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More 21st Century Cases

  • Alex the Dog Boy (2001). Found in Talcahuano, Chile.
  • Traian Căldărar, Romania (2002). Gypsy child born in Poland, he lived for three years with wild dogs in the wilderness. Now he is a “normal” child who likes football and mathematics.
  • Andrei Tolstyk (2004) of Bespalovskoya, near Lake Baikal, Russia, abandoned by parents, to be raised by a guard dog.
  • Cambodian jungle girl (2007). Alleged to be Rochom P’ngieng, who lived 19 years in the Cambodian jungle.
  • Lyokha, Kaluga, Central Russia (December 2007). He had been living with a pack of wolves, had typical wolflike behavior and reactions. He was unable to speak any human language. Taken to a Moscow hospital, he received some medical treatment, a shower and nail trim and several meals before escaping from the building. He is believed to still be in the wild.
  • Natasha, Chita, Zabaykalsky Krai, Russia (2009), a five-year-old girl who spent her entire life locked in a room with cats and dogs, and no heat, water, or sewage system. When she was found, she could not speak Russian, would jump at the door and bark as caretakers left, and had “clear attributes of an animal”.
  • Chhaidy, Theiva near Saiha, Mizoram (2012), a four-year-old girl who returns from the jungle after 38 years.

It’s a sober reminder of the importance of my work.

See more at “Feral Children.”

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Three Recent Clinical Examples

Sadly, not all of these case studies are drawn from history. Here are several recent examples, clinically interesting both because of their credibility and because of the wealth of associated documentation:

Danielle Crockett

Danielle Crockett did live with her mother and two adult brothers, but she was raised in a circumstance of complete neglect, with no care beyond basic feeding. She was discovered at age seven in a dark room filled with dirty diapers, feces, urine and cockroaches. She was unable to speak, walk, use the toilet, or even chew and swallow whole food.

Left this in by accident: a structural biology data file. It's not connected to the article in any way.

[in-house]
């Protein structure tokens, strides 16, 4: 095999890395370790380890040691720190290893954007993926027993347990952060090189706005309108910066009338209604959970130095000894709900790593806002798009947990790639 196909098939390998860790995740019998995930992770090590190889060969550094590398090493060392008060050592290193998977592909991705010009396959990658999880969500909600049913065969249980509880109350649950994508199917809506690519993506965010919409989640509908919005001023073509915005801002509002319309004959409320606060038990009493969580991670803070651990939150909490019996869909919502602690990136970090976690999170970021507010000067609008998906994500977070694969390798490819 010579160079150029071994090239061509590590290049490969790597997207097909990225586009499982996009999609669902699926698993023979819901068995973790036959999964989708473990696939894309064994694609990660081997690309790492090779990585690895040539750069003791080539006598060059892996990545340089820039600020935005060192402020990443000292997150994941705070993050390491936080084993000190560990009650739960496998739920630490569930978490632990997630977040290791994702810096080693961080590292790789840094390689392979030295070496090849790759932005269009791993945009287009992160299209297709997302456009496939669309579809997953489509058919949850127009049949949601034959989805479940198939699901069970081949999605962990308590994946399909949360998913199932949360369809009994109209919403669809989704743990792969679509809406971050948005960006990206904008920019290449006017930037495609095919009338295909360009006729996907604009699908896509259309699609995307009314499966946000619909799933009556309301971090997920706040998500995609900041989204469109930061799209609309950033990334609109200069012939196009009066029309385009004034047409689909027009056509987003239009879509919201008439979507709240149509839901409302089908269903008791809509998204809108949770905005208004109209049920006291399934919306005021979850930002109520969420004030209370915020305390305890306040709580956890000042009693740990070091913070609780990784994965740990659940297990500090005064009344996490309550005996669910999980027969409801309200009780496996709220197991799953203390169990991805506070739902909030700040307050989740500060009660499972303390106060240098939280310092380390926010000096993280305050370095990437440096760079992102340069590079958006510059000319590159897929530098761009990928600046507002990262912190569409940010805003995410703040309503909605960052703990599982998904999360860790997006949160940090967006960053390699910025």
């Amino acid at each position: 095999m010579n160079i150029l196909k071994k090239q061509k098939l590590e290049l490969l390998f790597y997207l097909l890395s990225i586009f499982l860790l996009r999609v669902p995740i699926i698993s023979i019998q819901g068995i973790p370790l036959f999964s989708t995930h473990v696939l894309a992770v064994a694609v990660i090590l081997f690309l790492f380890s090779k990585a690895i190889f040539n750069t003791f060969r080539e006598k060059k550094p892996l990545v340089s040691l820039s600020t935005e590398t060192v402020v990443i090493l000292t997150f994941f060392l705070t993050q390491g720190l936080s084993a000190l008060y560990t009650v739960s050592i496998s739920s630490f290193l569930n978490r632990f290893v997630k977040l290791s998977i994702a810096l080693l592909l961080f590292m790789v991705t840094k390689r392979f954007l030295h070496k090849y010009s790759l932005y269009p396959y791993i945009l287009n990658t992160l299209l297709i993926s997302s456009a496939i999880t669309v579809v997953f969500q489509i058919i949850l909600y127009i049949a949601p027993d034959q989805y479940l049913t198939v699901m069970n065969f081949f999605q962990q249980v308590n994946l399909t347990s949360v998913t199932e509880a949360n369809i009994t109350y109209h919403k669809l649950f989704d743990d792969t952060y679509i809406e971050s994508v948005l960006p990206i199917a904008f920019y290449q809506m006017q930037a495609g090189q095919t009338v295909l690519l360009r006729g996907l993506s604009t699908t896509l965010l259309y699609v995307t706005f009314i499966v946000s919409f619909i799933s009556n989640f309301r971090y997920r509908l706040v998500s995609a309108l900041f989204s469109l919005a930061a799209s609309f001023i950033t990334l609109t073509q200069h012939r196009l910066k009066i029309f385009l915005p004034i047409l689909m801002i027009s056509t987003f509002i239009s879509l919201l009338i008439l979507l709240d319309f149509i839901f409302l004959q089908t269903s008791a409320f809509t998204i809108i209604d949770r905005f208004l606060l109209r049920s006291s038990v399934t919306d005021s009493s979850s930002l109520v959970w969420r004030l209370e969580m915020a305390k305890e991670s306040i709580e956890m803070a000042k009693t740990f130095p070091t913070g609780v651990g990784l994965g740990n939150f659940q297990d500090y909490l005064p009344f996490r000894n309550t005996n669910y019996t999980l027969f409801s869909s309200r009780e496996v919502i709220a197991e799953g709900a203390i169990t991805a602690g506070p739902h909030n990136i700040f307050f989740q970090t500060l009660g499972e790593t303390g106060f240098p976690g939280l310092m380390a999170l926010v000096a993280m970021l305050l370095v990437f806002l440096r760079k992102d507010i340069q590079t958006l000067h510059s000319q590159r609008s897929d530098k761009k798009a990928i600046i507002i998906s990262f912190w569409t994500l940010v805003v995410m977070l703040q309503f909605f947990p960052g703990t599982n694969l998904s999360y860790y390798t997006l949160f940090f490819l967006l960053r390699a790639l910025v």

She has since been adopted by a couple, and has learned to walk and understand basic instructions, though she still cannot speak.

Tampa Bay Times: The Girl in the Window:

Genie Wiley

Like Danielle, Genie was also raised in confinement, physically tied to a toilet during the day and to a crib at night. When she was rescued at age thirteen, she walked in an awkward shuffle that was termed a “bunny gait,” and communicated mainly by spitting and scratching. With much practice and help, Genie acquired some social skills and a limited vocabulary, though many of these gains regressed when her rehabilitation lost its funding. At present, Genie is a ward of the state.

Oxana Malaya

Oxana Malaya was discovered in the Ukraine in 1991 at age eight. She had been living among dogs since the age of three. She demonstrated a lack of ability to learn language, and exhibited dog-like traits such as barking, walking on all fours, howling, sniffing and digging. Since her rescue, Oxana has been able to learn some human behaviors, possibly owing to the similarities between human society and those of dogs.

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Nature vs. Nurture: How Lost Children Survive

"Do you remember being really young, and wishing like anything that you could run away from home and join the circus? Just the thought of the big tent with all the clowns, acrobats and then all the animals you would get to play with! Or better yet, run off into the jungle and live like Tarzan and Jane!

"That is just our imaginations talking… However, the reality of children growing up in the wild without human love and interaction can have devastating and irreversible consequences."


The Wild Boy of Aveyron

One of the most famous “wild children” is Victor of Aveyron. Victor’s case was popularized by Francois Truffaut in his 1970 film L’enfant sauvage.

Victor was studied and cared for by a young physician, Jean Marc Gaspard Itard, who worked diligently to rehabilitate him and reintegrate him into society, breaking new ground in the education of the developmentally delayed.

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History’s Favorite Wild Children

For better or worse, history is overflowing with tales of children who grow up alone, abandoned or lost, bereft of human care, protection, and love. There have been over one hundred reported cases of feral children. Here are some of the more remarkable ones.

The Ugandan Monkey-Boy